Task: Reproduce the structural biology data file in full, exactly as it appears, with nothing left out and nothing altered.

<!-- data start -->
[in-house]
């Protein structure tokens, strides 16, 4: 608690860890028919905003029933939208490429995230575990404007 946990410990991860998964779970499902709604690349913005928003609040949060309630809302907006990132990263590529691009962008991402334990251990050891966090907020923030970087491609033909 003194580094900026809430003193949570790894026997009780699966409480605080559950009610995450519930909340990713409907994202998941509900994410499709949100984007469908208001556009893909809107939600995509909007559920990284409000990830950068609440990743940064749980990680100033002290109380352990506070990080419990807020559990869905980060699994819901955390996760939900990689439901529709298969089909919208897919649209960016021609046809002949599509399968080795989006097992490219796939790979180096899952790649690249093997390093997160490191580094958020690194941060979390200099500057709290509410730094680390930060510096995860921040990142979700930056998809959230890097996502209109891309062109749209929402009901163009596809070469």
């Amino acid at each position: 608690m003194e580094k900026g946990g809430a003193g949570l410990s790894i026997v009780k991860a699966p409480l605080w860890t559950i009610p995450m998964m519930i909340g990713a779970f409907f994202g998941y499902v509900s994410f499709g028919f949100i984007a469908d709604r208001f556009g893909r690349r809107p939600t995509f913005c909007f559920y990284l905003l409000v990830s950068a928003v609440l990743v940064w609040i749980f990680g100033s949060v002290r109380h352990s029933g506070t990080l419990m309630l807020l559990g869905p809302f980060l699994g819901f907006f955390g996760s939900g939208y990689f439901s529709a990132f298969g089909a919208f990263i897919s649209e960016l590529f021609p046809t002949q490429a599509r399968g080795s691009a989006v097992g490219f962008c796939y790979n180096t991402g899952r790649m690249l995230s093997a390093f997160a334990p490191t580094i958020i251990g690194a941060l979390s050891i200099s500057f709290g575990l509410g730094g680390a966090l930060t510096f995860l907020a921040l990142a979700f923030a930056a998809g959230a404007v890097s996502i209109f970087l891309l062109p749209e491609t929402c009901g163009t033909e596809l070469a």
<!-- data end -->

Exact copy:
[in-house]
């Protein structure tokens, strides 16, 4: 608690860890028919905003029933939208490429995230575990404007 946990410990991860998964779970499902709604690349913005928003609040949060309630809302907006990132990263590529691009962008991402334990251990050891966090907020923030970087491609033909 003194580094900026809430003193949570790894026997009780699966409480605080559950009610995450519930909340990713409907994202998941509900994410499709949100984007469908208001556009893909809107939600995509909007559920990284409000990830950068609440990743940064749980990680100033002290109380352990506070990080419990807020559990869905980060699994819901955390996760939900990689439901529709298969089909919208897919649209960016021609046809002949599509399968080795989006097992490219796939790979180096899952790649690249093997390093997160490191580094958020690194941060979390200099500057709290509410730094680390930060510096995860921040990142979700930056998809959230890097996502209109891309062109749209929402009901163009596809070469």
């Amino acid at each position: 608690m003194e580094k900026g946990g809430a003193g949570l410990s790894i026997v009780k991860a699966p409480l605080w860890t559950i009610p995450m998964m519930i909340g990713a779970f409907f994202g998941y499902v509900s994410f499709g028919f949100i984007a469908d709604r208001f556009g893909r690349r809107p939600t995509f913005c909007f559920y990284l905003l409000v990830s950068a928003v609440l990743v940064w609040i749980f990680g100033s949060v002290r109380h352990s029933g506070t990080l419990m309630l807020l559990g869905p809302f980060l699994g819901f907006f955390g996760s939900g939208y990689f439901s529709a990132f298969g089909a919208f990263i897919s649209e960016l590529f021609p046809t002949q490429a599509r399968g080795s691009a989006v097992g490219f962008c796939y790979n180096t991402g899952r790649m690249l995230s093997a390093f997160a334990p490191t580094i958020i251990g690194a941060l979390s050891i200099s500057f709290g575990l509410g730094g680390a966090l930060t510096f995860l907020a921040l990142a979700f923030a930056a998809g959230a404007v890097s996502i209109f970087l891309l062109p749209e491609t929402c009901g163009t033909e596809l070469a």